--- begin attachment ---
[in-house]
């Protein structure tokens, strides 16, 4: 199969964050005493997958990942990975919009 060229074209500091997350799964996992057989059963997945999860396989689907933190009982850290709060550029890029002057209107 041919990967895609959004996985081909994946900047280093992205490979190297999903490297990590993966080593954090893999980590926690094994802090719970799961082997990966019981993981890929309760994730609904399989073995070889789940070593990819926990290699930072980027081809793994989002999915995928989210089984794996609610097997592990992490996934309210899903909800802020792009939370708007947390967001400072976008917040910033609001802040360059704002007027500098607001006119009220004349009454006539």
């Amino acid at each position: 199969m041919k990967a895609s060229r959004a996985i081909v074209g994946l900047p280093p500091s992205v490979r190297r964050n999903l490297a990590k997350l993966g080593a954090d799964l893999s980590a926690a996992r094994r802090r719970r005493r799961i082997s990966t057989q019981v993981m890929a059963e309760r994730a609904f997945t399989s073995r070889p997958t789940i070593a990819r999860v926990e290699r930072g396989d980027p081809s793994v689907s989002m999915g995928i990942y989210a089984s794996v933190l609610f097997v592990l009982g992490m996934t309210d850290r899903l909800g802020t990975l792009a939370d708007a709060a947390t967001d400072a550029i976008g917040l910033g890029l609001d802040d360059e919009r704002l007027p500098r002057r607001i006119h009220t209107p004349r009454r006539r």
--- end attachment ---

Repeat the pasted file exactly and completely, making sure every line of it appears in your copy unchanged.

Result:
[in-house]
């Protein structure tokens, strides 16, 4: 199969964050005493997958990942990975919009 060229074209500091997350799964996992057989059963997945999860396989689907933190009982850290709060550029890029002057209107 041919990967895609959004996985081909994946900047280093992205490979190297999903490297990590993966080593954090893999980590926690094994802090719970799961082997990966019981993981890929309760994730609904399989073995070889789940070593990819926990290699930072980027081809793994989002999915995928989210089984794996609610097997592990992490996934309210899903909800802020792009939370708007947390967001400072976008917040910033609001802040360059704002007027500098607001006119009220004349009454006539």
């Amino acid at each position: 199969m041919k990967a895609s060229r959004a996985i081909v074209g994946l900047p280093p500091s992205v490979r190297r964050n999903l490297a990590k997350l993966g080593a954090d799964l893999s980590a926690a996992r094994r802090r719970r005493r799961i082997s990966t057989q019981v993981m890929a059963e309760r994730a609904f997945t399989s073995r070889p997958t789940i070593a990819r999860v926990e290699r930072g396989d980027p081809s793994v689907s989002m999915g995928i990942y989210a089984s794996v933190l609610f097997v592990l009982g992490m996934t309210d850290r899903l909800g802020t990975l792009a939370d708007a709060a947390t967001d400072a550029i976008g917040l910033g890029l609001d802040d360059e919009r704002l007027p500098r002057r607001i006119h009220t209107p004349r009454r006539r």